I’ve noticed something funny about men in knitting patterns of a certain era. There seem to be some set poses you had to perfect if you wanted to be a male knitwear model in the 1930s – 1950s. Forget “Blue Steel”, these are the signature poses chaps needed to learn:
Staring at Nothing
You could look at the camera and smile, but that’s for amateurs. A true professional chooses a point in the far distance and stares at it in a wistful way. Far better for showing off your handsome side-profile.
Leaning on One Arm
Modeling is tiring work. Lean on one arm, and you’ll pull off this jaunty look while reserving your energy for the hours of energetic modelling to come. This is a tip that can be passed down to the generations of young men exhausted from posing for selfies on Instagram.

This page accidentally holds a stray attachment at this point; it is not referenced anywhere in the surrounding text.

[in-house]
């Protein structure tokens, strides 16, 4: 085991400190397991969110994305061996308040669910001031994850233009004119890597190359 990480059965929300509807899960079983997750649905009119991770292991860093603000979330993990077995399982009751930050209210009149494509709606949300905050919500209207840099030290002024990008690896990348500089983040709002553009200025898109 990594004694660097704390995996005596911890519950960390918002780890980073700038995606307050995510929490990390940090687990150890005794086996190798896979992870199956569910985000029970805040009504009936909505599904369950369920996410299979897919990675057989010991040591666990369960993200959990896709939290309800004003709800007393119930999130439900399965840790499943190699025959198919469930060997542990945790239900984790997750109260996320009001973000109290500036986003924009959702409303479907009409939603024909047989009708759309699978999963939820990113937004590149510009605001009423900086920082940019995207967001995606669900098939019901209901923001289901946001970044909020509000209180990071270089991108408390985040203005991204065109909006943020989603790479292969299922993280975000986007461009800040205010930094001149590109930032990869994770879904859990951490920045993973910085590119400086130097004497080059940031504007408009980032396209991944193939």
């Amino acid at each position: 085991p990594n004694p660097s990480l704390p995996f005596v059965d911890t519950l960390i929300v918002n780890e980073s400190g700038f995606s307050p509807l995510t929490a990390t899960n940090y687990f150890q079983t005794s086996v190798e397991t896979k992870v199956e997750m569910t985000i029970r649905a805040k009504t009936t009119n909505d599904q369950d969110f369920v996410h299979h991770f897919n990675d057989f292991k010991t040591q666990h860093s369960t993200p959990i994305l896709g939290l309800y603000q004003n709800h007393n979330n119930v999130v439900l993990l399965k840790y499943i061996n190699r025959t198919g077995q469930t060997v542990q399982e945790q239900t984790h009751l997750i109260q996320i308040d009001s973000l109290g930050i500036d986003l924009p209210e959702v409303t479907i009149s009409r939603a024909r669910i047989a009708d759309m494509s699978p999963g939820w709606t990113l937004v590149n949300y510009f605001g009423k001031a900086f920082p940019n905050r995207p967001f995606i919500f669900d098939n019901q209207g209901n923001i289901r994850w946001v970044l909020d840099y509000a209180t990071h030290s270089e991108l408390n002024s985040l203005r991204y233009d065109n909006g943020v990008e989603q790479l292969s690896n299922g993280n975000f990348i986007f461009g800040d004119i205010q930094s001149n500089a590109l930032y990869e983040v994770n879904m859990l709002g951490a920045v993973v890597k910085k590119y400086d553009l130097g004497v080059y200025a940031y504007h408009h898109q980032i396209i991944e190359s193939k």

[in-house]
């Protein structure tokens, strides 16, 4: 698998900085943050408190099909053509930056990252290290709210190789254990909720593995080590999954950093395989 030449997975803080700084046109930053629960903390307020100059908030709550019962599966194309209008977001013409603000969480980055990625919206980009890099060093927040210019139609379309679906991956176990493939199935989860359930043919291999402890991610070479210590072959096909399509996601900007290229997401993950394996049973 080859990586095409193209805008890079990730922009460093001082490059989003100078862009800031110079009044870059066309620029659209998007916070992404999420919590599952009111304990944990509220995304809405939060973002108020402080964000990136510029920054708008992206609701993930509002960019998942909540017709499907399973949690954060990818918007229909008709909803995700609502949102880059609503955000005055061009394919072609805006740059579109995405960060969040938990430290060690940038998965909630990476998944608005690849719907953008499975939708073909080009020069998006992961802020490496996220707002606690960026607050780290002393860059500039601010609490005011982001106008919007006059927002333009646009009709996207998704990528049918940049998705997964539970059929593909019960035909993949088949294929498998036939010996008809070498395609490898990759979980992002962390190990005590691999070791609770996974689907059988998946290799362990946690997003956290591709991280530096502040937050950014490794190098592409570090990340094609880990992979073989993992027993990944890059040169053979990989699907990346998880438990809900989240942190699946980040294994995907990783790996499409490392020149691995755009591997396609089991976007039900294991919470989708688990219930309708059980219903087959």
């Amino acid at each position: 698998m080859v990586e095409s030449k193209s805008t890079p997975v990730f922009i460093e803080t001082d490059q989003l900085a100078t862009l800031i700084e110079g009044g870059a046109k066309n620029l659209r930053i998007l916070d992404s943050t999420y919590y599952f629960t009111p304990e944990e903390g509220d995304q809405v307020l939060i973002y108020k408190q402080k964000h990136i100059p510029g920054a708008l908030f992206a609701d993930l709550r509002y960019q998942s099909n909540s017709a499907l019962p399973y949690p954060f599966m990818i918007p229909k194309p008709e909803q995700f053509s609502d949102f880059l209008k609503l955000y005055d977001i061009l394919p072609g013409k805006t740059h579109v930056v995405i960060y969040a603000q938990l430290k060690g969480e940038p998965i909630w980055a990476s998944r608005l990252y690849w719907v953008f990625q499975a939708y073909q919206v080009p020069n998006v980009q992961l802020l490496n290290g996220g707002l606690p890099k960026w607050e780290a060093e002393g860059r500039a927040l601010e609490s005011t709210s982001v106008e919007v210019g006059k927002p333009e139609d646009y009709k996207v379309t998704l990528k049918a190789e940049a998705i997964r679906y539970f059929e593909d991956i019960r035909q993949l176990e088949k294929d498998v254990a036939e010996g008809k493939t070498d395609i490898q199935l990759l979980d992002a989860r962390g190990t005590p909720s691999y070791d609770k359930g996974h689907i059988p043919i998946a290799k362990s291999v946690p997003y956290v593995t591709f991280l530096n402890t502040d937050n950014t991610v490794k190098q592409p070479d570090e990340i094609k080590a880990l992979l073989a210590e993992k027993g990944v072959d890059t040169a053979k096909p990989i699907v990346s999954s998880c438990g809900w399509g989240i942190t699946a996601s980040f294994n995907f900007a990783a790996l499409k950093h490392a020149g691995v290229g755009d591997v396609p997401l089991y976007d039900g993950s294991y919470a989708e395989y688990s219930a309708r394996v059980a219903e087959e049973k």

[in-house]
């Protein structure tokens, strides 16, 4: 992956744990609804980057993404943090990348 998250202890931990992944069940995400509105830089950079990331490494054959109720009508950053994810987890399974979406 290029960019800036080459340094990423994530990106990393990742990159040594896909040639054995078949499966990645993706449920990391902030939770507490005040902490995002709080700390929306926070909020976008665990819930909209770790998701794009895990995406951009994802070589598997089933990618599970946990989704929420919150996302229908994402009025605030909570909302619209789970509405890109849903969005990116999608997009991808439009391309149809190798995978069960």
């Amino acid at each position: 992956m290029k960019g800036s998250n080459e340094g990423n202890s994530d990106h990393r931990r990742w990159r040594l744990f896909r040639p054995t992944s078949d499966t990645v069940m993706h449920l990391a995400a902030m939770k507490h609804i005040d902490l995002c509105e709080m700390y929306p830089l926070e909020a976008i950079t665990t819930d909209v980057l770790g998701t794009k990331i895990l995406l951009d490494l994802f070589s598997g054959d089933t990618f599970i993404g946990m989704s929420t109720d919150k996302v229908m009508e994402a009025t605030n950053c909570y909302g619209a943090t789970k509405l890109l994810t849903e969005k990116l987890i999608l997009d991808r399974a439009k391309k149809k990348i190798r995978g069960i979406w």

The Ultimate Accessory
I think the pipe must have been the smartphone of its day. No man ever left the house without one. Sometimes the pipe took centre stage, sometimes it is more of a subtle accent. *Pipe: model’s own.
The more advanced male knitwear model can utilise props in an effort to appear sporty, practical or even cultured. Never mind if some of these props look like they were fake enough to be on daytime television, a true professional never complains.
Even on your comfort breaks someone could be snapping away, so make an effort to quaff those beverages in the masculine fashion.
The Father and Son
The older model need not fear his career dwindling. Time to specialise in Father and Son modelling. This can easily be achieved if you have your own son, or can convince that young looking chap down the pub that he has a chance at this prestigious career. Take him under your wing, and teach him your craft.
I think they found this bloke out on the street somewhere. He’s just wearing a normal looking jumper and reading. Good for him.